If you have a valid number but are still having problems processing the card through your merchant terminal, you might have not matched the credit card type to the number. The following information below may be useful to you.
Depending on the security settings on your credit card you can process a credit card based on only a subset of the 5 primary verification methods below:
Credit card number (required)
Expiration date (required)
CVV (the small 3 or 4 digit number on the back of the card)
Address (only the main digits in the address are actually checked) Zip code
Note: all of the information used to validate a credit card are ALL NUMBERS. The credit card processor does NOT care about the spelling of the cardholder’s name, street name, city or state.
One of the most common mistakes in taking a credit card is getting the correct address. The average person has multiple credit cards and many with multiple addresses; such a credit cards for their business, with that address and others for personal use with their home address. When you receive the address information, always ask…
“Is this the address which your credit card statement is mailed to?”
More Tips & Hints
If your business only accepts physical credit cards and swipes them through a card reader for processing, then your risk of fraud is greatly reduced. Your only real issue is to make sure that the cardholder shows you a government issued photo ID and that you verify that the name on the credit card matches the name on the ID and that the picture on the ID matches the person handing you the card.
If you accept cards through a website or over the phone, life becomes much riskier. Since you don't get to see the person placing the order or physically swipe the credit card through the terminal, you have to resort to other means to minimize your risk when processing credit card transactions.
There are 2 required pieces of information and 3 optional pieces of information. The minimum information required to process a credit card transaction is the credit card number and the expiration date. If either of these are missing or wrong, the card will not be charged and the transaction will be rejected.
An additional piece of information that can be used to minimize your risk is the Card Verification Value or CVV code. This is a 3 or 4 digit (see below) number printed (NOT embossed) on the card. This means that, if a card is processed through an old machine that makes a carbon copy of the information embossed on the card, i.e. the credit card number, the expiration date and the cardholder's name, the CVV code will NOT show up on the
carbon copy. Many stolen credit card numbers are obtained by going through the trash of legitimate businesses looking for discarded credit card carbon copies.
If the credit card number and the expiration date are correct AND the CVV code is missing, the credit card will still be processed and if there are sufficient funds on the card, the transaction will be approved. If the credit card number and the expiration date are correct AND the CVV code is incorrect, the credit card will NOT be processed and the transaction will be declined. If the credit card number, the expiration date AND the CVV code are all correct, and, if there are sufficient funds on the card, the transaction will be approved. This additional check will help you win a chargeback should the cardholder later dispute the transaction.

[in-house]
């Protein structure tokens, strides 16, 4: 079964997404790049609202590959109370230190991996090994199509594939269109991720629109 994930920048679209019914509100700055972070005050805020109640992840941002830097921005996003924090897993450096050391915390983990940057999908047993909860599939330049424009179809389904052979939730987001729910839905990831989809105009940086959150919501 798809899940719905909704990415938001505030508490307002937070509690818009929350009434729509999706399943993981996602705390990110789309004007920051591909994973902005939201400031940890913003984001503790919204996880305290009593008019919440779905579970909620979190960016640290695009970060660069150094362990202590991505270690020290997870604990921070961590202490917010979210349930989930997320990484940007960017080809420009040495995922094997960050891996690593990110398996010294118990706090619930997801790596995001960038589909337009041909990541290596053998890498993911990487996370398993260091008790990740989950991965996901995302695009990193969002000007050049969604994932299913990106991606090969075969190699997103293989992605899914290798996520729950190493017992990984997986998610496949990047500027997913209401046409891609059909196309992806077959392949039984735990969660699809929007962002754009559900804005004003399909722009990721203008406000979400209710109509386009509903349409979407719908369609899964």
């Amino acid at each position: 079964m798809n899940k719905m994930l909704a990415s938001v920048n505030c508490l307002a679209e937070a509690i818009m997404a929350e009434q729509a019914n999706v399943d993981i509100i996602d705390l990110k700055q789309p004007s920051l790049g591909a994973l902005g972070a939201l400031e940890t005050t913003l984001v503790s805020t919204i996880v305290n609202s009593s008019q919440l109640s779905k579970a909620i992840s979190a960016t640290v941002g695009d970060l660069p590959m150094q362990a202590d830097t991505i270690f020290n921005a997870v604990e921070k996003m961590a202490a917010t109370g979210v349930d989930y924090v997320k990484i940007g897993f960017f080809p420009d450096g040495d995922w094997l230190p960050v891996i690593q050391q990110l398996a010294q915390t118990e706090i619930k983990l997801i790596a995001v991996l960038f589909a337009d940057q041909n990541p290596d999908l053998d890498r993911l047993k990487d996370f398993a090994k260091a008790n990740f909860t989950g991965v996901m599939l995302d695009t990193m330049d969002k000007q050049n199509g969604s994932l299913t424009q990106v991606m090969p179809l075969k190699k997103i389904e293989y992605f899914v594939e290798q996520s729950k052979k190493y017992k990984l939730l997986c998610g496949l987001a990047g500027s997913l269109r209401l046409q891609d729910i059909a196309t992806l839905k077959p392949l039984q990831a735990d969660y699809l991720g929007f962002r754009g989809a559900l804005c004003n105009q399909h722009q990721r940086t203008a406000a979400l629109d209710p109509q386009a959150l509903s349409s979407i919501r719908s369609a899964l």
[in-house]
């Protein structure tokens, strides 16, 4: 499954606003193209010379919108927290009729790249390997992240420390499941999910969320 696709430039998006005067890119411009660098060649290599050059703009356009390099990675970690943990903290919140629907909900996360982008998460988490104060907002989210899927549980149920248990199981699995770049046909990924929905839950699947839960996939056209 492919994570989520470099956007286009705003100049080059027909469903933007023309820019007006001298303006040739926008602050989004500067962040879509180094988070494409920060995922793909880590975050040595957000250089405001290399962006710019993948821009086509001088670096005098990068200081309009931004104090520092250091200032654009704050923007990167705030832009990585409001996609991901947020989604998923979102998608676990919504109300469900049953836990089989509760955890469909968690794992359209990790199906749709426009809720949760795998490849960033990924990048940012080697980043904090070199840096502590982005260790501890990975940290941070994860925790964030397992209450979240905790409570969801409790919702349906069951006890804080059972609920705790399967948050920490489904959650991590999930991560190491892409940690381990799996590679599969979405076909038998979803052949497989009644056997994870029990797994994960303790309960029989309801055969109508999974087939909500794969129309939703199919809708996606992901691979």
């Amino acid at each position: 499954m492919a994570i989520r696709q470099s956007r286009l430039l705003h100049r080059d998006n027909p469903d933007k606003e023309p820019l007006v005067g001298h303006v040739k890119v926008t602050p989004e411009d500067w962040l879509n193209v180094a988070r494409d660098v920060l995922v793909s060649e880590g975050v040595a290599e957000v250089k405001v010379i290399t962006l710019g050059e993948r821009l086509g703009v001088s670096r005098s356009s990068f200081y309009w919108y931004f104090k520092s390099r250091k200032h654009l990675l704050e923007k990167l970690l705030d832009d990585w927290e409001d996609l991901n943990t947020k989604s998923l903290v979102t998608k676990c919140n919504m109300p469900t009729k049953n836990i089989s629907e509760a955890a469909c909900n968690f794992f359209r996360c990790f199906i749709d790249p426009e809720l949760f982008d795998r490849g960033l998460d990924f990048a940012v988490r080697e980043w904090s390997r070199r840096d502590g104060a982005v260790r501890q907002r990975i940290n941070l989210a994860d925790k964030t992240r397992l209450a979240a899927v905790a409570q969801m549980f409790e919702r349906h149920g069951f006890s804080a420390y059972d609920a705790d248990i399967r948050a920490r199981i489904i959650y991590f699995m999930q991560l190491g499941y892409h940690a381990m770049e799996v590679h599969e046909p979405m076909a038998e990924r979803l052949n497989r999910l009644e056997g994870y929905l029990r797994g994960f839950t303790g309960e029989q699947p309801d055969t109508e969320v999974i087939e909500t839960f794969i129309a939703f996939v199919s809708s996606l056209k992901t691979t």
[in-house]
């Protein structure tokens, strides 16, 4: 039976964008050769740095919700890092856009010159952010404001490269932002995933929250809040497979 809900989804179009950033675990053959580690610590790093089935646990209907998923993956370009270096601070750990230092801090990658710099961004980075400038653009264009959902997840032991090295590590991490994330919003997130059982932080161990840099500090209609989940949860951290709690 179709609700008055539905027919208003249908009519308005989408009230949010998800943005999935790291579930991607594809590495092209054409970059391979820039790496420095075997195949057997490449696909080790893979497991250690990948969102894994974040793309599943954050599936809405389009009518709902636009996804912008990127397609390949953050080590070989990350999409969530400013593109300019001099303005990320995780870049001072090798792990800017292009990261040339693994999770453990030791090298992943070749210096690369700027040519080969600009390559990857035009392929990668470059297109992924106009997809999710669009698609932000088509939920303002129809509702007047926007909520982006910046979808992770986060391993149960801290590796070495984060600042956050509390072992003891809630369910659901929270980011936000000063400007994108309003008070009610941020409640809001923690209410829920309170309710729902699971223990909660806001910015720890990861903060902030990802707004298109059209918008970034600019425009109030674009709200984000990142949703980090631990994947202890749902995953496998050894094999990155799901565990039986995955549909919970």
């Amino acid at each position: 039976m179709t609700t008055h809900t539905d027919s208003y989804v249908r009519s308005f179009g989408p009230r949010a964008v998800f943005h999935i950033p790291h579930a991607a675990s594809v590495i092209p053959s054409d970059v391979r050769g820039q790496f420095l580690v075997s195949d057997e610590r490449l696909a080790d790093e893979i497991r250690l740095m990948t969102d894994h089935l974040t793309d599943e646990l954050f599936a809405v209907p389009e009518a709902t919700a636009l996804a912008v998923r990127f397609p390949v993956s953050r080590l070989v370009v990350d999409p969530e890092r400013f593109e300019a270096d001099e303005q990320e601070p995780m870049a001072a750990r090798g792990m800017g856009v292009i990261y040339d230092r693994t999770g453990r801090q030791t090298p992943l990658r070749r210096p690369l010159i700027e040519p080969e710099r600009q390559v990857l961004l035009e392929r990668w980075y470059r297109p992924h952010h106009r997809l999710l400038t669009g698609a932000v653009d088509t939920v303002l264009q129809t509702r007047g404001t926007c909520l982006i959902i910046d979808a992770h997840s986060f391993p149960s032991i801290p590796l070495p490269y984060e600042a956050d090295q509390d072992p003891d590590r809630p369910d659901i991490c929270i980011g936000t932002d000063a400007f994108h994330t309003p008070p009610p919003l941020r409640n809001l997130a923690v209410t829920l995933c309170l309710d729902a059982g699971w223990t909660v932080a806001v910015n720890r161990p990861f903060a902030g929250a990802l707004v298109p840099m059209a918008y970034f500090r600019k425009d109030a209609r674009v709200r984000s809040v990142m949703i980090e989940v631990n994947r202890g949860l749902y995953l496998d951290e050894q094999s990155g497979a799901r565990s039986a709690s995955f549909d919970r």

The 4th and 5th pieces of information, which are also optional, are the numeric portion of the street address and zip code of the billing address. These parameters are completely optional and you must configure your merchant account as to whether you want to accept or reject transactions with bad addresses and zips. Much like the CVV code, if the numeric portion of the billing address is correct and the cardholder later disputes the transaction, you will stand a better chance of winning the chargeback. Additionally, many merchants will only ship to the billing address to reduce fraud.
If you enable address verification and a customer enters a bad address when submitting an order, the transaction will be returned to you as a declined transaction, but the card issuing bank will show the transaction as approved. This is because, if the credit card number, expiration date and, optionally, the CVV code are correct, the card issuing bank approves the transaction. The decision to reject the transaction is made by your Internet gateway, i.e. AuthorizeNet, PayFlow, etc. The transaction will eventually be voided out at the end of the day, but in the meantime the available credit on the cardholder's account will be reduced by the amount of the transaction. If the customer makes several attempts with invalid address information, this could quickly use up all of the available credit on the cardholder's account, which will disappear the by the following day. The only workaround for this is to physically call up the cardholder's issuing bank and request that the funds be immediately released back to the cardholder. We strongly suggest that you do this if you’ve attempted to process the card more than once!
So, in summary, the CVV code is a no-brainer. You should ALWAYS require the CVV code when processing a "card not present" transaction. As for the address verification, this depends on both the average size of your transactions, your cost of goods sold and the number of transactions you process each day.